7 Alternatives to Layoffs

Layoffs are happening as the world ponders whether a global recession is coming. Whatever label people end up putting on this era, companies are struggling with consecutive lackluster quarters, inflation, price hikes, and uncertainty. Varying interest rates, a plummeting stock market, and a downturn in consumer confidence are only making matters worse. 

As a result, many HR leaders have begun thinking about or executing layoffs. Netflix, Peloton, and Ford are among those companies that have recently laid off talent. All over LinkedIn, users can see friends, colleagues, and associates, who are now open to work after being among those who were let go. They share sad tales of layoffs.

READ: 10 Strategies for Dealing with Layoffs

Whether the HR department conducts the layoffs with kindness or cruelty, the ending result is the same. People have lost their jobs, and companies, often the ones that need the most help, are left with a shortage of workers. The morale of those employees who remain drops as they become overworked and anxious about the future.     

Here are some alternatives to layoffs that may help HR avoid all the drama: 

Remote Work

Thanks to the pandemic, most, if not all, companies with knowledge workers are now set up for remote work. By getting rid of leases or selling off property that was used for office space, employers can free up funds, which will allow them to pay salaries. This is not possible for businesses that offer products or services that require in-person work at a physical location. However, it is one way to free up funds for those whose work permits a remote workforce. 

INTERVIEW: RTO or WFH: Which Will Win?


A furlough is when workers are sent home for a period of time, so employers can get a break from paying them. The Walt Disney Company furloughed a number of cast members, who work at its theme parks, at the start of the pandemic because the parks had to close. Ideally, employees who are furloughed get invited back to work – for pay – within a couple of weeks or months at most. The point is that businesses get a break from paying, but the worker does not lose his or her job forever.  

READ: Are HR Leaders Facing a Recession?

Job Sharing

Job sharing is a process in which two or more employees work part-time or reduced hours to accomplish what might have been the job of one full-time employee. As a result, the business pays each less in both compensation and benefits than it would have to pay the one employee. Job sharing was once also considered a way to get working moms back to work because of the reduced hours. 

Cuts in Benefits and Perks

Rather than laying off people, employers can simply cut benefits and perks during lean times. In response to a possible recession, people stop offering free food, subscription services, and the like. Just like moms combing through monthly payments to find ways to save, employers can take a fine-tooth comb to their spending and cut the fat. 

Hiring Freeze

Many companies that are laying off people are still hiring at the same time. It is a bad look. Employers should have a hiring freeze to save money and stay on budget. Google recently announced a hiring freeze that was meant to last until early August and was extended further.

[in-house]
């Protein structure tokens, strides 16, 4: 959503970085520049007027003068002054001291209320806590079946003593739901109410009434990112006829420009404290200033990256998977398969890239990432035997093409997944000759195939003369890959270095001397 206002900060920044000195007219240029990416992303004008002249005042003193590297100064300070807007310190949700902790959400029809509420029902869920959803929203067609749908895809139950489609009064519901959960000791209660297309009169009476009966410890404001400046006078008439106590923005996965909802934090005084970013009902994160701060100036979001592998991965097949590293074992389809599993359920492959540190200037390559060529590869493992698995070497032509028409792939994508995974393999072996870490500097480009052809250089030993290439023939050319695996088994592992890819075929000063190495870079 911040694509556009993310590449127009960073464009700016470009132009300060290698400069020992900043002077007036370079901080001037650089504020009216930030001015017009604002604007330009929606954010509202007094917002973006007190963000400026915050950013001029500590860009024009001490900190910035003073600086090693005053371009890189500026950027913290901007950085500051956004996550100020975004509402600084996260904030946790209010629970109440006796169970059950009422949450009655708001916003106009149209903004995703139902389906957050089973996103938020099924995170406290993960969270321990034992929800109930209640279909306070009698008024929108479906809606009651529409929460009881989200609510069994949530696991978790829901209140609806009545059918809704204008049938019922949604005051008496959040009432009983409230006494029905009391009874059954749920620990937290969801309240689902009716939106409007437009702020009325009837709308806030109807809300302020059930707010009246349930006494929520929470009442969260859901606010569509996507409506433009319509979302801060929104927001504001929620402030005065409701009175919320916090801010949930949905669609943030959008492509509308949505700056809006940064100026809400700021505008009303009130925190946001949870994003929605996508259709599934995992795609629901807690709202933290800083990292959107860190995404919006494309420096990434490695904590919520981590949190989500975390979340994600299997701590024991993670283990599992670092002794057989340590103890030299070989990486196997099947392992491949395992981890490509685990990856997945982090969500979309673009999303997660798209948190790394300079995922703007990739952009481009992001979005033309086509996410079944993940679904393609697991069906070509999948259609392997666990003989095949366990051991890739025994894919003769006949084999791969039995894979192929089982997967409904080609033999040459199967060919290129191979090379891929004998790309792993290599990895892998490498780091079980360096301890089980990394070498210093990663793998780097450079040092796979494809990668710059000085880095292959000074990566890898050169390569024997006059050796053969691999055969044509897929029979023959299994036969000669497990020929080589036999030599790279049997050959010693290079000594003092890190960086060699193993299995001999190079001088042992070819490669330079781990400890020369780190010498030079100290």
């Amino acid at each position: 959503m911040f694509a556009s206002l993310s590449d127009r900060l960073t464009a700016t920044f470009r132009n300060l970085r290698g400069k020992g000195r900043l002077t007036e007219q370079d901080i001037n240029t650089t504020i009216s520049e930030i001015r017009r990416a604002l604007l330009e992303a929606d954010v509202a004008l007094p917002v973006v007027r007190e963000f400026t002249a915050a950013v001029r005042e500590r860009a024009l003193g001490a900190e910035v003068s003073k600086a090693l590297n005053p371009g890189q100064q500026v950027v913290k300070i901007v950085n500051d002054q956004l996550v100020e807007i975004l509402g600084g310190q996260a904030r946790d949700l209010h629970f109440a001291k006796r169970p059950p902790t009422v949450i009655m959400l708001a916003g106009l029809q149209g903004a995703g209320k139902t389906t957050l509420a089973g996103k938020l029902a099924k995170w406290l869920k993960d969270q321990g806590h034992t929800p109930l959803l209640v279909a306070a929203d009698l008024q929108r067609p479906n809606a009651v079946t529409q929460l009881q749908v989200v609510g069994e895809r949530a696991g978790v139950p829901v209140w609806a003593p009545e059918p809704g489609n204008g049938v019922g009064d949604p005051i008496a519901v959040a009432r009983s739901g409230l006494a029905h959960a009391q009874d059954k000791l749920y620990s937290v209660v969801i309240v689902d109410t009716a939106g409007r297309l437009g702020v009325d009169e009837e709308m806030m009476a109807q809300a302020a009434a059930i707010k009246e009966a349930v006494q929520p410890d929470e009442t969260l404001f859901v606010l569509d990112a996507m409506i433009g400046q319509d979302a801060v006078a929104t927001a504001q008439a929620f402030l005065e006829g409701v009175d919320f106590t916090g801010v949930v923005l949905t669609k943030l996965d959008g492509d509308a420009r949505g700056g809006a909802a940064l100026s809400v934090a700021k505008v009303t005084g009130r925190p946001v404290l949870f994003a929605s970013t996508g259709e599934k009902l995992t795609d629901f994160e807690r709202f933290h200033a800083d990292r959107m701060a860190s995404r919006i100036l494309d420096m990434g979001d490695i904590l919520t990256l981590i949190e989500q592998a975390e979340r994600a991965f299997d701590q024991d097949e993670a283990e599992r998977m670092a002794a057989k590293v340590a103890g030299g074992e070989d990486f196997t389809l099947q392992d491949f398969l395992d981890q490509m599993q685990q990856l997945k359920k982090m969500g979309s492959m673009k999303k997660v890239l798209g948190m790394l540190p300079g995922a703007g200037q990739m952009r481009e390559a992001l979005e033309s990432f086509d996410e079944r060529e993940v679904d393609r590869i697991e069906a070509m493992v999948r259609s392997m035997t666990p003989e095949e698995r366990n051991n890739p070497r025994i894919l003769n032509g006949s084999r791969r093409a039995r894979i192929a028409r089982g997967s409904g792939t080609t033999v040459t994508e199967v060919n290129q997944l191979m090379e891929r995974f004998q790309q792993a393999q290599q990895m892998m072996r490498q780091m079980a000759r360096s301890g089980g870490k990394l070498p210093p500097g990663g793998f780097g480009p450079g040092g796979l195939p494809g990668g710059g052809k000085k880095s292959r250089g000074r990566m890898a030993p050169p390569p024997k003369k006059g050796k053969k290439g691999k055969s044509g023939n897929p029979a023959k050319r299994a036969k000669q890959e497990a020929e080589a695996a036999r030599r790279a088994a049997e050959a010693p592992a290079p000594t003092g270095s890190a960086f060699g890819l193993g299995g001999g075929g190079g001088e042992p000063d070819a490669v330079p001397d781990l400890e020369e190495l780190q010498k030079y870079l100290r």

Sundar Pichai, CEO of Alphabet, Google’s parent company, warned that hiring would slow down for the rest of the year. Some employees fear their jobs could be on the line, too, according to tech.co. Still, Google is starting with a hiring freeze aimed at keeping costs down as it grapples with a war between Ukraine and Russia and record-high inflation.  

READ: Should You Transition to a Four-Day Work Week?

Four-Day Work Week

When people think about lean times, they imagine doing more with less. They expect cuts and inconveniences. However, offering a four-day work week or shortened work week allows companies to pay less to both salaried and hourly employees. The fact that it can be packaged as a work-life balance benefit is a bonus. In the wake of the pandemic, many companies, including ThredUp, are testing this concept as a means of fighting burnout. So, it may help solve two problems at once.

READ: 6 Ways to Help Employees Combat Burnout 

Cut Freelancers and Contract Workers

Employers have the option of breaking ties with freelancers and contract workers at a drop of a hat. (The freelancers can do the same, and they know they do not have the same kind of job security as a full-time employee.) Bringing this work in house may increase the to-dos of employees, however it can keep them employed because of the potential savings. 

READ: Pros and Cons of the Gig Economy

Early Retirement Packages

Another popular tool companies use to avoid layoffs is offering early retirement packages to older workers. This can sometimes be seen as cruel or insensitive, however, there are some workers who long to get out of their full-time gigs to pursue passions, focus on family, or simply move on to another phase of their life. Companies can seek volunteers for early retirement and offer some incentives to get them off the payroll. 

Photo by Marcus Aurelius for Pexels

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